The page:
In light of new analyses of its finances, Oakland, Calif.-based AC Transit's board of directors cancelled a public hearing this week to consider declaring a "fiscal emergency."
The public hearing was planned in anticipation of a substantial shortfall in the agency's working capital for the fiscal year ending June 30, 2012. The "fiscal emergency" declaration would have exempted AC Transit from complying with the provisions of the California Environmental Quality Act (CEQA), allowing for quicker operational adjustments to cope with the forecasted deficit.
But, "after a comprehensive review of all aspects of the District's operations, including support and other non-core activities, the District has developed a biennial budget that incorporates major reduction of expenses...and provides for significant revenue solutions," the agency's chief financial officer wrote in a memo to the board.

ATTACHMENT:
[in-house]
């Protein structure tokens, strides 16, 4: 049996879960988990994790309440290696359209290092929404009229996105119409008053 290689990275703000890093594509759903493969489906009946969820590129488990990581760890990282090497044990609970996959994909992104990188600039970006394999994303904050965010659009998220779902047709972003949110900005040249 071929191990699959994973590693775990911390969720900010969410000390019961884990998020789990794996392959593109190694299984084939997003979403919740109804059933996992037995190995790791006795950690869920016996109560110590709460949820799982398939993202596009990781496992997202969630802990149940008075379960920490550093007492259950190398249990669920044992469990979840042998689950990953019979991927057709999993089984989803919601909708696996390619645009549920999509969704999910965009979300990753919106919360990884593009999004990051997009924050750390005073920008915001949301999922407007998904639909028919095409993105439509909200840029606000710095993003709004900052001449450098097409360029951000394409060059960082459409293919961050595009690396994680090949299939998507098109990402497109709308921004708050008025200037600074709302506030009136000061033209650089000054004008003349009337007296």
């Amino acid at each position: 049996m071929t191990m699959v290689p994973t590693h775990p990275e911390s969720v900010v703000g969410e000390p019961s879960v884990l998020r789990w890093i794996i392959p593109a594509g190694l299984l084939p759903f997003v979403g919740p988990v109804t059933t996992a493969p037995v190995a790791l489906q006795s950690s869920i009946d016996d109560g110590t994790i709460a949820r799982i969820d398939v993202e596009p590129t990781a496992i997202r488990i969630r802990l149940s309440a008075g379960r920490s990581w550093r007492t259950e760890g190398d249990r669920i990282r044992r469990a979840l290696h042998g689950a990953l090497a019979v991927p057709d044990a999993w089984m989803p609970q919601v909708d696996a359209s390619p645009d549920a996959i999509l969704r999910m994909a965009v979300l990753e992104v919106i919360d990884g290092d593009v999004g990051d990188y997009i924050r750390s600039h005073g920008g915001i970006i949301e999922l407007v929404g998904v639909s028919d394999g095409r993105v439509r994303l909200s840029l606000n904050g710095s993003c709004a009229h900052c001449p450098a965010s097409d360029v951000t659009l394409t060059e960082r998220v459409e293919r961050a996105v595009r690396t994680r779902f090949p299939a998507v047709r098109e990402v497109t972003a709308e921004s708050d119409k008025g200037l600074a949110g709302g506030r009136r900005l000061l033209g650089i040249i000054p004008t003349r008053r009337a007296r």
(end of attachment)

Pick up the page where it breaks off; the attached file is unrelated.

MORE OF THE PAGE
Consequently, with re-organizations and other cost efficiencies, AC Transit is now projected to have a modest revenue surplus for fiscal year 2011-12 and fiscal year 2012-13 "in light of the new reality of funding."
The new analyses stave off the need for a public hearing for purposes of considering or declaring a fiscal emergency.